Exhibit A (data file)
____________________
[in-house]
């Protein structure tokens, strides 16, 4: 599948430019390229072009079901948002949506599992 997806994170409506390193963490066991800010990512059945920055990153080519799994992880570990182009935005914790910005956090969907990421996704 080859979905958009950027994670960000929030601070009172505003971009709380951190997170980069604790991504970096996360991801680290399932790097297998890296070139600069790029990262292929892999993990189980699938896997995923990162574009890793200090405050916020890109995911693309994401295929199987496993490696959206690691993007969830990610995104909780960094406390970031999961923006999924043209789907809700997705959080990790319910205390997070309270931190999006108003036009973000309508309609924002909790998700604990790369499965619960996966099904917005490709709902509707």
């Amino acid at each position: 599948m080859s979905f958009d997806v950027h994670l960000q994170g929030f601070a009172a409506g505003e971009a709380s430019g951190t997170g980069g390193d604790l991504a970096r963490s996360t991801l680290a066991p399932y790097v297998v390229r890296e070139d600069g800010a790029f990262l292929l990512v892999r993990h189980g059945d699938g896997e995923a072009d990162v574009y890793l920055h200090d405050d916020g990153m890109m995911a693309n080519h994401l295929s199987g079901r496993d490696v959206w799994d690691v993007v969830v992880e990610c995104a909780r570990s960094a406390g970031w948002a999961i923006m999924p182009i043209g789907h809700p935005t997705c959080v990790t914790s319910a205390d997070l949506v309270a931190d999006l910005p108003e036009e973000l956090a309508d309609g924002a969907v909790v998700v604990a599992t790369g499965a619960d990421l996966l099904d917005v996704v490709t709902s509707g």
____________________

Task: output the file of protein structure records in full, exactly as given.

[in-house]
């Protein structure tokens, strides 16, 4: 599948430019390229072009079901948002949506599992 997806994170409506390193963490066991800010990512059945920055990153080519799994992880570990182009935005914790910005956090969907990421996704 080859979905958009950027994670960000929030601070009172505003971009709380951190997170980069604790991504970096996360991801680290399932790097297998890296070139600069790029990262292929892999993990189980699938896997995923990162574009890793200090405050916020890109995911693309994401295929199987496993490696959206690691993007969830990610995104909780960094406390970031999961923006999924043209789907809700997705959080990790319910205390997070309270931190999006108003036009973000309508309609924002909790998700604990790369499965619960996966099904917005490709709902509707």
């Amino acid at each position: 599948m080859s979905f958009d997806v950027h994670l960000q994170g929030f601070a009172a409506g505003e971009a709380s430019g951190t997170g980069g390193d604790l991504a970096r963490s996360t991801l680290a066991p399932y790097v297998v390229r890296e070139d600069g800010a790029f990262l292929l990512v892999r993990h189980g059945d699938g896997e995923a072009d990162v574009y890793l920055h200090d405050d916020g990153m890109m995911a693309n080519h994401l295929s199987g079901r496993d490696v959206w799994d690691v993007v969830v992880e990610c995104a909780r570990s960094a406390g970031w948002a999961i923006m999924p182009i043209g789907h809700p935005t997705c959080v990790t914790s319910a205390d997070l949506v309270a931190d999006l910005p108003e036009e973000l956090a309508d309609g924002a969907v909790v998700v604990a599992t790369g499965a619960d990421l996966l099904d917005v996704v490709t709902s509707g």